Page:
Oedipus the King Irony

Oedipus the King Irony

Oedipus the King Paradox is when an outcome of occasions differs to what was anticipated. A famous Greek playwright by the name of Sophocles is very well understood for his use of irony in his play, Oedipus the King. Sophocles develops lots of plot twists in his play by using the concept of how one can not escape their fate. He has the ability to use paradox as a reliable tool in both hindering and advancing Oedipus’ mission in finding the reality. Oedipus the King, by Sophocles, is a Greek tragedy about a king’s terrible fate.

The story focuses on a prophecy that was offered to Laius, Oedipus’ dad, which stated that his kid will murder him and sleep with his partner. Trying to leave fate, Laius hands off his kid to a shepherd in hope that his kid will pass away in the wilderness. However, Oedipus does not pass away and matures to hear the very same prophecy, leading him to leave his adopted moms and dads and venturing off to Thebes. Prior to getting here in Thebes, Oedipus is faced by Laius and out of self-defense Oedipus kills Laius and his males.

In the opening of Oedipus the King, Oedipus is offered the function of seeking out the murderer of Laius by a priest in order to raise Thebes of a pester, “For that reason, O mighty King, we rely on you: find us our safety, find us a treatment,” (Sophocles, 43) Ironically, Oedipus himself was the killer. Not knowing that he was the murderer, Oedipus is led on a wild goose chase to hunt for hints. Unaware of whom Laius’ killer was. Oedipus then looks for help from a blind prophet, Tiresias.

After being told that Oedipus himself was the murderer, he furiously accused Creon and Tiresias of computing to topple him because Oedipus would not accept the reality that he is the reason for the plague. This leads Oedipus to route off from his main focus of finding out the truth to concentrating on keeping his position as king. Another example of where Sophocles utilizes the prediction as an irony was when the messenger from Corinth pertained to inform Oedipus about the death of his dad, Polybus, “I can not state it more plainly: the King is dead. “(3. 47). This was a relief for both Oedipus and Jocasta due to the fact that this would prove the prediction to be incorrect.

Although his daddy died a natural death, Oedipus still fears that the other half of the prophecy would still come true. Ironically, the messenger then breaks it to Oedipus that the king and queen of Corinth were not his natural parents. This only meant that the prophecy was not yet proven to be false since the king and queen weren’t his real parents and leading him back to not knowing who his real parents are. Jocasta tries to encourage Oedipus that the prophecy is false, “Laius was eliminated by marauding strangers where 3 highways satisfy; but his child had actually not been 3 days in this world” (2,190).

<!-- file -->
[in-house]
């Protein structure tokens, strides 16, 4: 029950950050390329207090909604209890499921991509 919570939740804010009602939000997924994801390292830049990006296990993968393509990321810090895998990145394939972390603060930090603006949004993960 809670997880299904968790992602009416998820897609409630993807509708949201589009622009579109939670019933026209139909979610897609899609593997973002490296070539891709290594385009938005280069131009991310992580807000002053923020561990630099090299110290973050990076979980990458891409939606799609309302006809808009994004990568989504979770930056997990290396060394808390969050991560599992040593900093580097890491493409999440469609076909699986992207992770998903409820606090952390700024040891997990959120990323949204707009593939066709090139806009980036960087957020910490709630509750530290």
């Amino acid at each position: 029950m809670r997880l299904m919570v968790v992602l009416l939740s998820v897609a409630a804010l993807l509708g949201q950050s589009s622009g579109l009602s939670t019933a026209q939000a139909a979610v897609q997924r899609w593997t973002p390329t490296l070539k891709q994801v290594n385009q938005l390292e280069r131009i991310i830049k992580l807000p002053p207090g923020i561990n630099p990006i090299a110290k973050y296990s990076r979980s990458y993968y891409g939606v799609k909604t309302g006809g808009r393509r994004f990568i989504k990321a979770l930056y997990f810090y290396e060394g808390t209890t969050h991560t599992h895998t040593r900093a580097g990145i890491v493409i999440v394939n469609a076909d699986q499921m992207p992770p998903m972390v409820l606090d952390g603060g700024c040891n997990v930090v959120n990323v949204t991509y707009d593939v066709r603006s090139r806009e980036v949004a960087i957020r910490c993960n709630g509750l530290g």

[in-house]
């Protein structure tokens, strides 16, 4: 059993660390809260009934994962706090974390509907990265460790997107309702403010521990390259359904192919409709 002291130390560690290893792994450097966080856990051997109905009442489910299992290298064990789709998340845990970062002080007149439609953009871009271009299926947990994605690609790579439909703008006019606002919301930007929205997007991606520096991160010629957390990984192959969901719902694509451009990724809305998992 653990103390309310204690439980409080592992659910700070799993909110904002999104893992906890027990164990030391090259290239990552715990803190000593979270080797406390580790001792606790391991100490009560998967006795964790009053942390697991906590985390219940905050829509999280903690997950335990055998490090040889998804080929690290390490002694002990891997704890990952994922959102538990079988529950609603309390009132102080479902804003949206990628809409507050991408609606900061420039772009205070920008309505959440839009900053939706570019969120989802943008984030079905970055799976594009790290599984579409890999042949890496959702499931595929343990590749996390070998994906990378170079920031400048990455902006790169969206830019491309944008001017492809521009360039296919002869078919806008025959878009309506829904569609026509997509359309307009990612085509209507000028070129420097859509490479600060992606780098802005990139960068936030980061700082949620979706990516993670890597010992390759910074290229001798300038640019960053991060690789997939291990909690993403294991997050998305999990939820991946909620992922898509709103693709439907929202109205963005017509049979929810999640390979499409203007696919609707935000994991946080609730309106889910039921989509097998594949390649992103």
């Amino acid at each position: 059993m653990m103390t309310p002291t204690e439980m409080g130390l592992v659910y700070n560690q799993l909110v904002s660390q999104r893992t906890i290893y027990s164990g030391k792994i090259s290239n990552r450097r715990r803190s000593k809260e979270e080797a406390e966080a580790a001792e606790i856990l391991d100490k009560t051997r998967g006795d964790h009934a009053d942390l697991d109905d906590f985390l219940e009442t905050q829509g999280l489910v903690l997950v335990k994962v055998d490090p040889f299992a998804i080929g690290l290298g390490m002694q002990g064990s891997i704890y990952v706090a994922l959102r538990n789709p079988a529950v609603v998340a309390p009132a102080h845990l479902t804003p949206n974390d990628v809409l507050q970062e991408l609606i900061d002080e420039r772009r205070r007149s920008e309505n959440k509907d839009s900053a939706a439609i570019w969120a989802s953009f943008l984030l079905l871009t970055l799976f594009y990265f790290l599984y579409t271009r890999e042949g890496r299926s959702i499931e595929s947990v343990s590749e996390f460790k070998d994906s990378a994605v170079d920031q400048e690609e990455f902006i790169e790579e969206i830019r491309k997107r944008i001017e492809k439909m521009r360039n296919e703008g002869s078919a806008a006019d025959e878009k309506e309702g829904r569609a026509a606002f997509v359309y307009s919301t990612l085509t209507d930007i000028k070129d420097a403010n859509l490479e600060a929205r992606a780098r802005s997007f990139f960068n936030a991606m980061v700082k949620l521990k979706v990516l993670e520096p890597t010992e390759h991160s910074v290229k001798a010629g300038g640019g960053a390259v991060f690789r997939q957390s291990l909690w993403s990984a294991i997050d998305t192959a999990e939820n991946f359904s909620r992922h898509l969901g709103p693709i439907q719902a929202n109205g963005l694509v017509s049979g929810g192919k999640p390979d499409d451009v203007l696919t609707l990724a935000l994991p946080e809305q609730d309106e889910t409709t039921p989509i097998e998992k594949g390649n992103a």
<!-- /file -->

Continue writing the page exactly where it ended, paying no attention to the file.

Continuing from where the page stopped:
She tells him about how the prediction about how her kid becoming the murderer of Laius was incorrect because they handed over their kid over to a shepherd who was expected to leave the child out in the wilderness to pass away. Although Jocasta pleads for Oedipus to stop his search for the truth, he is determined to find out who his real moms and dads are. He ultimately finds the shepherd who witnessed Laius’ murder and concerns him about the truth. Oedipus later on discovers the truth and that he remains in reality the child of Laius and Jocasta and that the prophecy of him killing his daddy and sleeping with his mother was true.

Throughout the whole play, the prediction plays a huge role in creating irony. The prediction is constantly showing Oedipus and the rest of the characters incorrect and essentially stating that they can not manage their own fate. Sophocles does not only include paradox to provide the audience this message however to also assist develop the story in which Oedipus discovers the reality. Kennedy X. J. and Dan Gioia, ed. Knapsack Literature: An Introduction to Fiction, Poetry, Drama, and Writing. 4th ed. Boston: Pearson 2012. Print. Sophocles, “Oedipus the King.” Kennedy and Gioia 711-752

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